The role of adults in the Perry Program model is to observe, guide, support, and help to extend the children's activities by arranging and equipping a variety of interest areas within the learning environment, maintaining a daily routine that permits children to plan and carry out their own activities, and joining in with children's activities as active participants and helping children to think about their play. The curriculum does not teach predefined lessons, but instead teachers listen closely to what students plan and then actively work with and question them to extend their activities to developmentally appropriate experiences.
In addition to the classroom-based activities, throughout the school year the program included a weekly home-visit component by Perry Preschool classroom teachers. This component was intended to involve and integrate parents into their children's educational activities, and to promote the use of the program's methods within the home environment.
The program uses the HighScope Curriculum as recently described in HighScope publications, especially Epstein (2007) and Hohmann, Weikart, & Epstein (2008).
The program as evaluated was staffed by teachers certified to teach in elementary, early childhood, or special education settings. The Perry Preschool Program had a teacher-to-student ratio of one teacher for every 5.7 students.
Issues to Consider
This program received a "proven" rating. It had rigorous evaluation standards, including a randomized experimental design and longitudinal follow-up, and the participants experienced significant and sizeable gains. The small sample size involved in this study is often cited as a study weakness. This concern is countered by the many large group differences that were found favoring the program group. It is also countered to some extent, by the high level of internal consistency in data over the years, the low level of attrition in the longitudinal sample, the existence of long-term longitudinal data, the rigorous standards of true random assignment to treatment groups, and a periodic "rematching" of the comparison groups over time to verify the continued comparability of samples and to determine whether any significant differences have arisen (for example, population mobility or increased level of parental educational or occupational attainment).
The Perry Preschool study compared various outcomes for individuals who had participated in the Perry Preschool model to the same outcomes for individuals with no preschool participation. In contrast, an additional long-term study, the HighScope Preschool Curriculum Comparison study (Schweinhart and Weikart, 1997) looked at outcomes yielded from participation in the Perry Preschool program's High/Scope curriculum versus participation in two alternative preschool programs. Each curriculum model was implemented similarly, with classes two and one-half hours in duration five days a week, and one and one-half hour-long home visits weekly when the students were 3 and 4 years old. Except for the use of different curriculum models, all aspects of implementation across the three groups were identical. Although somewhat more heterogeneous, the HighScope comparison study population, like the Perry study sample, was uniformly of low socioeconomic status and faced many of the same risk factors as the Perry study group. The study found that the High/Scope curriculum was indistinguishable from a traditional Nursery School preschool curriculum through age 23. However, at age 15 and above, the group that participated in the third curriculum, Direct Instruction, reported 2 1/2 times as many acts of misconduct as the High/Scope and Nursery School groups. Participants in the Direct Instruction curriculum also participated in sports and social activities less often, and were thought of less positively by their families.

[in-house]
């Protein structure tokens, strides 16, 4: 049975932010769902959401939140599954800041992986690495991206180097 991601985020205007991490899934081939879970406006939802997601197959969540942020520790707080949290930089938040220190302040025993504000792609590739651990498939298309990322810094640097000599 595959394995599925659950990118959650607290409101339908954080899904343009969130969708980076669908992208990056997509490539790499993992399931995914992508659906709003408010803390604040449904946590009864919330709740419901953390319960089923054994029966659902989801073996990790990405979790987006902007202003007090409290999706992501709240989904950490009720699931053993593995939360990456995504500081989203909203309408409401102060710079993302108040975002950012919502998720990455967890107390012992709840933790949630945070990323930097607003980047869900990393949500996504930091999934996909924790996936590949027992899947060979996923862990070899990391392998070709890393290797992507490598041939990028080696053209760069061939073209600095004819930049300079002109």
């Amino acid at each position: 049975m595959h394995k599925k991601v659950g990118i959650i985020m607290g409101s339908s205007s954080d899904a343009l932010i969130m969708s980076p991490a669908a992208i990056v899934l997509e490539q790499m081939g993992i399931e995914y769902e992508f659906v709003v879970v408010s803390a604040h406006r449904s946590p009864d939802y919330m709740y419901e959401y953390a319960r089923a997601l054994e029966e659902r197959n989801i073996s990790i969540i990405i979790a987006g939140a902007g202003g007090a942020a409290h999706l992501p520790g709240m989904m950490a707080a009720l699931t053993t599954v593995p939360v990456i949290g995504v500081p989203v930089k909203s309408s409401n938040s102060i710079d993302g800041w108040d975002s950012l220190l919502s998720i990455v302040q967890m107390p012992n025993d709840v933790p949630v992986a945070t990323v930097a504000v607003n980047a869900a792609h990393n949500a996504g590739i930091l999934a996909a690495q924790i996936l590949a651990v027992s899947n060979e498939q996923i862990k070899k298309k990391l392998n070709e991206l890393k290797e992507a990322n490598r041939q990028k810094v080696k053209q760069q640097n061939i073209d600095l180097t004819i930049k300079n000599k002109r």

Finally, when considering the evaluations and outcomes, it is important to note that all evaluative efforts to date have been conducted by the HighScope Educational Research Foundation, the original designers and founders of the program. However, Heckman et al. (2009) reanalyzed the HighScope data and found similar results.
Dr. Lawrence J. Schweinhart
HighScope Educational Research Foundation
600 North River Street
Ypsilanti, Mich. 48198-2898
(734) 485-2000 (phone)
(734) 485-0704 (fax)
For High/Scope Curriculum materials or information or to reach the training network, call 1-800-40-PRESS.
The program has a demonstration classroom in Ypsilanti, Michigan. In addition, the HighScope Educational Research Foundation offers assistance to preschool programs in the areas of training, curriculum and materials development, and research.
Barnett, W. Steven,
Lives in the Balance: Age-27 Benefit-Cost Analysis of the High/Scope Perry Preschool Program,